So I haven’t read this book. I bought it a few weeks back on an emotional high coming out of the “Alberta and the Great War” exhibit at the Borealis Gallery. The exhibit was fantastic, visceral. My senses were engaged as I took in a ‘to scale’ replica section of trench. Dog tags of the Albertan man whose story I was to follow on this journey held firmly in my slightly sweaty hand. He was in his forties and covered in tattoos, so the biographical information told me. Damn… And he joined with his son who was 18. Double Damn.
The tour through the trench, complete with artifacts and a soundtrack of thundering artillery that grows louder the closer you get to the front, ends with a spell on the homefront and ultimately the returning of the dog tags. I put the tags of my man in the cubby, and took a card with a note about his fate. Then I spilled out into the sterile atmosphere of the promenade and gift shop. I stumbled in, went right to the book section, picked up the book and didn’t put it down until I got home.
Its beautiful, the photographs well chosen and I can’t wait to pour over the maps. But I doubt I’ll read it now. After having seen Mr. Barris’ talk at the Gallery I’m disinclined to do so. Maybe I’m still suffering a hangover from the book on Western (Canadian) Alienation. Mr. Barris is a Professor of Journalism and very active with veterans. I really didn’t think too much when I picked that book up.
To be fair it does say right on it what its all about. Victory At Vimy: Canada Comes of Age: April 9-12, 1917. This book is about Mr. Barris’ opinion that Canada became a “nation” during that epic moment of the First World War. Its hard to agree with that position because he never really told us what he means. Maybe he does in the book, but he didn’t at the talk. And besides, there are lots of dates that one can point to that mark such a thing.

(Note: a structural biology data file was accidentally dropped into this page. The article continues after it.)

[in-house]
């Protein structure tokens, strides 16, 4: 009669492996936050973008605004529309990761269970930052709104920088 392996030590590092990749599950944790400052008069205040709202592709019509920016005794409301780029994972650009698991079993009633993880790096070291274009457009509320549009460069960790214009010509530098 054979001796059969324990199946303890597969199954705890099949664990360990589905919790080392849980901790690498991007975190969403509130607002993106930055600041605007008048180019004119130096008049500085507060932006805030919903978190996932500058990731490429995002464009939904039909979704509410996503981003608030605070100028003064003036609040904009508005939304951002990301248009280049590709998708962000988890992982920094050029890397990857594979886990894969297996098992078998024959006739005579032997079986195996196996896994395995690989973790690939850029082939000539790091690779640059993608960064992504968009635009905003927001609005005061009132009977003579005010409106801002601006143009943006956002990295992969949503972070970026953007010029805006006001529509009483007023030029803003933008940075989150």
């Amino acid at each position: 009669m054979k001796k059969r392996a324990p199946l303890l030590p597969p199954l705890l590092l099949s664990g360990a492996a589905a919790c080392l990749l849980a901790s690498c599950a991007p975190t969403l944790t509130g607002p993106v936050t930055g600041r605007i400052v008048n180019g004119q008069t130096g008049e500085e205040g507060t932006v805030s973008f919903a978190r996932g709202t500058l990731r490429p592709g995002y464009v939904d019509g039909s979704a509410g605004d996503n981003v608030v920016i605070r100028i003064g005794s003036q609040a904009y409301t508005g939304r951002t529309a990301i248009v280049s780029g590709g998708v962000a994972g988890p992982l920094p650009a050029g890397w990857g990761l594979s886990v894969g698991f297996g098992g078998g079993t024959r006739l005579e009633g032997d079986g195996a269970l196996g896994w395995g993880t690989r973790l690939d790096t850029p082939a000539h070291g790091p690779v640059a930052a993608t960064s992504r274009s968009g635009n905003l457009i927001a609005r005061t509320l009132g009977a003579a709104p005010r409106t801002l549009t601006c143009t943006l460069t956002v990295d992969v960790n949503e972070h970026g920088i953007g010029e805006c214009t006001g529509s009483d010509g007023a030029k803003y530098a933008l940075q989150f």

Aside from the fact that I still don’t know the parameters of “nationhood” are for him in this discussion, he relies on the memoirs of a few men who report a feeling of Canada being a “nation,” in the afterglow of the battle. I don’t think they bothered to define it either, but I’m sure it was more of a sentiment than any sort of historico- political analysis.
The talk about the actual battle offered nothing new, but I did appreciate how he reminded us that these were mostly young men drawn from the ranks of (my words here) the working class, farmers, students, etc. And just how devastating the losses were. It makes me wonder at how it must’ve scarred a few generations of people who suffered and lost. I know it touched mine and the effects still echo in my family.
But no mind. I don’t think I’ll be picking this one up. I’m a bit of a slug at it and there is already too much on the pile. (Including one dauntingly huge book by Vassily Grossman…thanks Mike.)
Anyways, the take away for me at tonights talk was that I should just steer clear of buying books when I’ve just been “carthartacized” by a museum exhibit.
edit: March 27th, 2017. It struck me yesterday that the first Canadian military engagement to draw soldiers from the regions of this country together in a massive way was not Vimy ridge at all. Hardly anything eclipses the enormous scale of WWI. But in 1885 the forces that the Government sent against the Metis at Batoche numbered over 5000. Proportionally speaking this number eclipses the modern commitment of troops in Afghanistan, and within a much tighter time line too. It was made up of soldiers from the Maritimes, Quebec, Ontario, and the Prairies. The crushing of the Metis resistance at Batoche seems to have been overlooked in the formation of the sentiment behind the writing of this book.